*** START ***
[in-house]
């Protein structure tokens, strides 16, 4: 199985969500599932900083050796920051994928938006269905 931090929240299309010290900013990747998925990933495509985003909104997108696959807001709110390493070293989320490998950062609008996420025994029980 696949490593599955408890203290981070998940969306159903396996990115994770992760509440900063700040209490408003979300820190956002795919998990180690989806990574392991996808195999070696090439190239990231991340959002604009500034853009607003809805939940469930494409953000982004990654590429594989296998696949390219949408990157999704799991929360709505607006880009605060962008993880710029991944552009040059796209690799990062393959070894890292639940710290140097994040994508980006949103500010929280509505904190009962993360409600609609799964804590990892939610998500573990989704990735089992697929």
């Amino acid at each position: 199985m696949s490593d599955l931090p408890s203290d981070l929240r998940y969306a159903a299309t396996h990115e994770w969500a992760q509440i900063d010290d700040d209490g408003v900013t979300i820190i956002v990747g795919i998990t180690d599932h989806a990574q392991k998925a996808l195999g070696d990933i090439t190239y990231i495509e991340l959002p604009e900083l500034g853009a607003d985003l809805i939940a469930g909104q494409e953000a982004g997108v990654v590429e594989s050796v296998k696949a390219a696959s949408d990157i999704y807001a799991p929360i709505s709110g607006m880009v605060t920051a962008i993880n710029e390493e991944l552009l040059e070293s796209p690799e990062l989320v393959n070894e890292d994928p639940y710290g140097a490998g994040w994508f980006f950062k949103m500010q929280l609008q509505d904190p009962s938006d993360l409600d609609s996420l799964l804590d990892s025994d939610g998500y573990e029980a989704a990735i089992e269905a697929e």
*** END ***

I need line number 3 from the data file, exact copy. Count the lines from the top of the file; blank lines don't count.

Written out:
């Amino acid at each position: 199985m696949s490593d599955l931090p408890s203290d981070l929240r998940y969306a159903a299309t396996h990115e994770w969500a992760q509440i900063d010290d700040d209490g408003v900013t979300i820190i956002v990747g795919i998990t180690d599932h989806a990574q392991k998925a996808l195999g070696d990933i090439t190239y990231i495509e991340l959002p604009e900083l500034g853009a607003d985003l809805i939940a469930g909104q494409e953000a982004g997108v990654v590429e594989s050796v296998k696949a390219a696959s949408d990157i999704y807001a799991p929360i709505s709110g607006m880009v605060t920051a962008i993880n710029e390493e991944l552009l040059e070293s796209p690799e990062l989320v393959n070894e890292d994928p639940y710290g140097a490998g994040w994508f980006f950062k949103m500010q929280l609008q509505d904190p009962s938006d993360l409600d609609s996420l799964l804590d990892s025994d939610g998500y573990e029980a989704a990735i089992e269905a697929e």